In this year’s GSoC, I’m co-working on identity.gentoo.org that intends to become a central place for logging in to various Gentoo sites. One of the fancy features that I’d like to implement is SSL-certificate based login.
The client certificate-based authentication is a kind of public key authentication. In order to login, you provide the server with your certificate (containing your public key) and a signature made with your private key. Your private key is never exposed to the server which greatly improves security, and you don’t have to have a store of random passwords.
Unlike many common authentication methods that are implemented in application space, client certificates are part of the SSL/TLS protocols. As a result, they’re supported quite widely by web browsers. But this also introduces a few limitations that will affect the use.
Continue reading “SSL certificate login for okupy”
One of the major problems that I have faced in Gentoo is that whatever I was doing on a larger scale made some people really unhappy. I would even say that the specifics of Gentoo make it even possible for users to get outraged (and obviously, let all the world know how outraged they are) by a few files they don’t like having installed.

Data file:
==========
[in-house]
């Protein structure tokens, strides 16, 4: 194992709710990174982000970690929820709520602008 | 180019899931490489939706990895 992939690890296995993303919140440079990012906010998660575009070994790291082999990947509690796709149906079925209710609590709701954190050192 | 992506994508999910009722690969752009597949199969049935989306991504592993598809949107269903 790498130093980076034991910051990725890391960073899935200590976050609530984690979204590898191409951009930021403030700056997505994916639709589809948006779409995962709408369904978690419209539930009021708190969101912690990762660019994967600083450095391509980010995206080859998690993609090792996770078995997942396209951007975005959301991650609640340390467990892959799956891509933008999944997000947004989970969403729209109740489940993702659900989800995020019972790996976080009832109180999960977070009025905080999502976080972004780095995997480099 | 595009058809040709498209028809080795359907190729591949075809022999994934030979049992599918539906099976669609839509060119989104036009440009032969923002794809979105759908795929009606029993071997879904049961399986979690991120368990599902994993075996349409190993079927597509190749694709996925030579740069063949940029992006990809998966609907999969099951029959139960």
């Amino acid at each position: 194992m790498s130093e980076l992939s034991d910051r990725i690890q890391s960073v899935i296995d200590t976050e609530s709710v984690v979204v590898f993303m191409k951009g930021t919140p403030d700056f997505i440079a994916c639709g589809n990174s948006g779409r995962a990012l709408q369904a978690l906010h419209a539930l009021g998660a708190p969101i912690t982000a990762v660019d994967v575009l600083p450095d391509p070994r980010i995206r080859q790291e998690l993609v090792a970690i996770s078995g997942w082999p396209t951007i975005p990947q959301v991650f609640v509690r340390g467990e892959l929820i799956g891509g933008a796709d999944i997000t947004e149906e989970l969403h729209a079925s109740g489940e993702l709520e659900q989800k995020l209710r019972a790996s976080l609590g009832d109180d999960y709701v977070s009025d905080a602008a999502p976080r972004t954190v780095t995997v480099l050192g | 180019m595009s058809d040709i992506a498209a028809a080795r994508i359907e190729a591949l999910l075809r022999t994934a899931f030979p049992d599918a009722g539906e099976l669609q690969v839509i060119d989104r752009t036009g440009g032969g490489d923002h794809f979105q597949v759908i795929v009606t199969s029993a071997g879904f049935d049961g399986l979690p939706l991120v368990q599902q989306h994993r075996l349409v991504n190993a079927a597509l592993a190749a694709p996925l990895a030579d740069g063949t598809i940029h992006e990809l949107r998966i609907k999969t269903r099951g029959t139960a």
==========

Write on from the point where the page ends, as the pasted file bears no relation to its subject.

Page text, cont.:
This brings the question whether we should struggle to keep all of our users happy, or whether keeping majority of our users satisfied is sufficient.
I don’t believe that it is actually possible to keep everyone happy. It’s a kind of never-ending struggle that consumes valuable time and demands sacrifices. You work on making one user happy, the other one doesn’t like the result. You work towards the second one, third one is unhappy. You satisfy all three of them, now fourth comes outraged with the net result.
Continue reading “Keeping the majority happy”
One of the more curious problems of running Linux on desktops is handling the local device access. The idea is usually quite simple: local users should have access to devices such as removable media (floppies, pendrives), scanners, speakers, webcams and ability to power off or reboot the computer. At the same time, remote users should have that access restricted.
Why? I think the main rationale behind this is that those users have physical access to those functions (yes, you could say that they have physical hard drive access too). They can insert the floppies, plug the pendrive, press the power button or just pull out the plug. They usually suffer the speaker noises and scare in front of the webcam.
At the same time, remote (or inactive users) shouldn’t be given the right to shut down the system unexpectedly, shout into the speakers, stream the user’s webcam or install Windows to his pendrive. I think that doesn’t need explaining.
I would like to shortly describe a few attempts to solve the problem and the issues with them.
Continue reading “Local device access — from plugdev to logind”